I managed to track down a functioning Alps 4 on MTBR and got it mounted up as soon as it came. Hubby bought me matching pink paddle grips for just that last little touch of girlie-girl on a bad-ass bike. Her shake down ride resulted in having to tighten the rear quick release (twice), the front quick release, the saddle clamp, the seatpost clamp, and the headset (also twice). Other than that, it was a GREAT ride! Admittedly, she climbs harder than my 29er, but the descents were just ripping. I'm even pleased with her 33 lb ride weight, especially since I made no attempt at weight savings during the build. Rather, I was going for a rugged and light lift-served downhill-duty build. biggrin.gif

 

 

 

Here she is (now dubbed True Love), enjoying our ride:

DSCF3527.JPG

 

DSCF3528.JPG

 

DSCF3529.JPG

post #25 of 39

Found this thread whilst doing a google search for an Alps 4 rear shock.

 

Those are some nice Super-V's!  Mine is a '96 Super-V, red, with headshok. 

 

Did the Cane Creek Cloud 9 work out? I need to find a replacement asap, that's not going to cost an arm and a leg!

 

I would also love to upgrade to disc brakes, I do not have the caliper mount tabs on the drop arm.  I'll have to check, but I think my headshok has the tabs up front. If I understand your earlier post, I can source a rear arm from a '99, and that will allow me to upgrade?

 

Can you recommend a source or brand/style of caliper/discs, and I presume either complete rims with disc mount hubs, or hubs to replace mine. 

 

Thanks for any advice you can give!

 

Hussein

post #26 of 39

Found a used Alps5 on eBay.

 

Also figured out that Avid Juicy 7's (on new Mavic wheels)  would fit if I fabricated hanger brackets off the front fork & rear swingarm,

had to fab the IS mount for the front 180mm rotor.

 

SuperVdiscConversion0001.jpg

The bike is close enough Red color to my X1/9 -  I used a can of spray paint to reshoot the fork.biggrin.gif

 

SuperVdiscConversion0007.jpg

post #27 of 39

Hey, I dropped past this thread again over 2 years later and thought I might update...

My Super V is finally moving forward. I've managed to get the shock rebuilt by a guy who no longer seems to be doing it, on eBay...when this shock goes again I think I'll just go with a Risse Terminator or something from Cane Creek.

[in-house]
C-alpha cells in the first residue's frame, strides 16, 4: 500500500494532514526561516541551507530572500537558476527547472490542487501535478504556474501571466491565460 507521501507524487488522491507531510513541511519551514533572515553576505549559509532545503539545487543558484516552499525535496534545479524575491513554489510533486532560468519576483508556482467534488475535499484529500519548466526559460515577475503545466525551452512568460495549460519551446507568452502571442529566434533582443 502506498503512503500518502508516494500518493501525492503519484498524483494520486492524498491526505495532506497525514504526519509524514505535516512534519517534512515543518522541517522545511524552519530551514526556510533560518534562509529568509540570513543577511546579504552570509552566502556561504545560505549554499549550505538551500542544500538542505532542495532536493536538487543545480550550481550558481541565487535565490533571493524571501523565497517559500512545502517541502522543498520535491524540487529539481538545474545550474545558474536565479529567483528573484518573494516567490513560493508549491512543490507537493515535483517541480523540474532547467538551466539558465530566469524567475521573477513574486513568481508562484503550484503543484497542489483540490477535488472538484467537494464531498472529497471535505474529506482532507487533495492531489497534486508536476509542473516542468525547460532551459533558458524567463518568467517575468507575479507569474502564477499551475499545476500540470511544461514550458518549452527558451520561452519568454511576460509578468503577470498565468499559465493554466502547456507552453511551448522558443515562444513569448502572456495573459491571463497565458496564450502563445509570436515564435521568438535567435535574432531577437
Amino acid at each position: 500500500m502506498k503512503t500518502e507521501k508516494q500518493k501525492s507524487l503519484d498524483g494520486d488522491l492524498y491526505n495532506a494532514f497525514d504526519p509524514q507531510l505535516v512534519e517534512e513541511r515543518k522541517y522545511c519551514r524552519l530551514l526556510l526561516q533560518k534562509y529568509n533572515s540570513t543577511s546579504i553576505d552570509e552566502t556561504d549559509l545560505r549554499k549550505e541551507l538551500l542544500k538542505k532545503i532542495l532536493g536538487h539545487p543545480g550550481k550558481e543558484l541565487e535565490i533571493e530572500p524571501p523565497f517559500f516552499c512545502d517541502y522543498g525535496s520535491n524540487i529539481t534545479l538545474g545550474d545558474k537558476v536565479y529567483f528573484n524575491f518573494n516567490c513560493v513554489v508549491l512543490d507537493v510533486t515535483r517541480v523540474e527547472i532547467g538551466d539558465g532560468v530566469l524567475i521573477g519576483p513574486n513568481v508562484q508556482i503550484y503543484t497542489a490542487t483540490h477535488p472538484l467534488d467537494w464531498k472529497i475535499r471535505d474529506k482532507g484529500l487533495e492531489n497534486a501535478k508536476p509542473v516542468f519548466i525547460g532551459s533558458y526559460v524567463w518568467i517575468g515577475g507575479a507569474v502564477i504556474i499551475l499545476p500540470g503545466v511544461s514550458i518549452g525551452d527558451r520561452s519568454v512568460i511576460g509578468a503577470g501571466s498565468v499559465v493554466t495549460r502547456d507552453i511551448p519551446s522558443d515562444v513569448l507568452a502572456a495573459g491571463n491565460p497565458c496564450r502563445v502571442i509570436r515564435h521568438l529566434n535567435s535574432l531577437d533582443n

The bottom bracket and crank is from Profile Racing, and the sweet pedals are these Wellgo pedals in silver. The shifter is a Sram 8-speed gripshift, no front derailleur. The shifter cables and hydraulic brake lines are all braided stainless. The brakes are Magura rim brakes, currently being wire-brushed to match the frame. The dual-bar design does have a purpose other than to look completely WTF, the narrower lower bar will hold clear grips, the shifter and occasional small shopping bags, leaving the upper bar free for clear grips and shiny aluminum brake levers.

 

I've learned to love and trust the Magura hydraulics, and they work extremely well with the Mavic ceramic-coated rims. They are a monster to mount, adjust, and bleed, but once they are correct they are absolutely solid. They never seem to go out of adjustment and they never break. They do require hose clamps if you want to use the cable-mounts that are built onto the Super V frame.

1000

I hope you are all well and happy with your piles of gorgeous Super Vs!

I'll post again when the thing is ready to roll. Cheers!

post #28 of 39
Quote:
Originally Posted by volklgirl View Post

I demoed a Raven and loved the ride but couldn't stand the funky, hollow sound it made, so I opted out. I still think it's a think of beauty though.

 

Yes, eldest son is treating the bike as he should. He rides it hard but never puts it away wet . In fact, he was the one that doled out for the Lefty on it. He was also the one that did the polishing job on his wife's to make it look sooooo stunning.

 

I2I on the current shock is 5.25" but that frame/swingarm combination will take up to 5.75" if need be.

 

Oh, and I LOVE the number of SPIN rims that are showing up on this thread !!

 

"frame/swingarm combination will take up to 5.75" if need be" , well no i found and installed a rockshox deluxe (from hippietechsuspension for 85$) thats is a 6" and it fits real good with a bit of clearance left in between the swing arm and the frame, 6.5" the swing arm sites on the frame.

post #29 of 39
Quote:
Originally Posted by v500NYC View Post

 

"frame/swingarm combination will take up to 5.75" if need be" , well no i found and installed a rockshox deluxe (from hippietechsuspension for 85$) thats is a 6" and it fits real good with a bit of clearance left in between the swing arm and the frame, 6.5" the swing arm sites on the frame.

 

post #30 of 39
Thread Starter 

Thanks! That's good to know for when her current Alps finally dies.